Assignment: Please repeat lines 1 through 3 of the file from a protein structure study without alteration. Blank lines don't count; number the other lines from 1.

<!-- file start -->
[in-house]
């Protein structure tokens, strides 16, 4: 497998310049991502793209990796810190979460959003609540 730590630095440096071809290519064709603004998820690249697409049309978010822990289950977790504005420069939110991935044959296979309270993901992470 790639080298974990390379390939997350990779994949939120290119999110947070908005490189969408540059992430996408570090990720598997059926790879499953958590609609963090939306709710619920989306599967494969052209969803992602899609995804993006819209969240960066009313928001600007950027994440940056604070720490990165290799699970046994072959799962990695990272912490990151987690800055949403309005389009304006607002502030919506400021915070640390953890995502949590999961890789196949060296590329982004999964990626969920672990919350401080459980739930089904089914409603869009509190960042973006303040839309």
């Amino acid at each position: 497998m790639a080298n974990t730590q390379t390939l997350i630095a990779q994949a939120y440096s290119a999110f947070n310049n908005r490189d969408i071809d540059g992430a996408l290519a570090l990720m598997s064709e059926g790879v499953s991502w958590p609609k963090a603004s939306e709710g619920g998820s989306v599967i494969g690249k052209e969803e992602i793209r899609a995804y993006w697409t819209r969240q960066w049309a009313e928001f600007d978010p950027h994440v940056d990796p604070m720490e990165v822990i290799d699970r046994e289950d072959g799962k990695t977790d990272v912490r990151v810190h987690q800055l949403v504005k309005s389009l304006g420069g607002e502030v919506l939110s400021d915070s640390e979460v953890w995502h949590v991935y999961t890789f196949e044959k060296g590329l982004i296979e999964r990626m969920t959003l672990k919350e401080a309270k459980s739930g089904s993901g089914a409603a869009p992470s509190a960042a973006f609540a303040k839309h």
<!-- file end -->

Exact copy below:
[in-house]
């Protein structure tokens, strides 16, 4: 497998310049991502793209990796810190979460959003609540 730590630095440096071809290519064709603004998820690249697409049309978010822990289950977790504005420069939110991935044959296979309270993901992470 790639080298974990390379390939997350990779994949939120290119999110947070908005490189969408540059992430996408570090990720598997059926790879499953958590609609963090939306709710619920989306599967494969052209969803992602899609995804993006819209969240960066009313928001600007950027994440940056604070720490990165290799699970046994072959799962990695990272912490990151987690800055949403309005389009304006607002502030919506400021915070640390953890995502949590999961890789196949060296590329982004999964990626969920672990919350401080459980739930089904089914409603869009509190960042973006303040839309």
């Amino acid at each position: 497998m790639a080298n974990t730590q390379t390939l997350i630095a990779q994949a939120y440096s290119a999110f947070n310049n908005r490189d969408i071809d540059g992430a996408l290519a570090l990720m598997s064709e059926g790879v499953s991502w958590p609609k963090a603004s939306e709710g619920g998820s989306v599967i494969g690249k052209e969803e992602i793209r899609a995804y993006w697409t819209r969240q960066w049309a009313e928001f600007d978010p950027h994440v940056d990796p604070m720490e990165v822990i290799d699970r046994e289950d072959g799962k990695t977790d990272v912490r990151v810190h987690q800055l949403v504005k309005s389009l304006g420069g607002e502030v919506l939110s400021d915070s640390e979460v953890w995502h949590v991935y999961t890789f196949e044959k060296g590329l982004i296979e999964r990626m969920t959003l672990k919350e401080a309270k459980s739930g089904s993901g089914a409603a869009p992470s509190a960042a973006f609540a303040k839309h």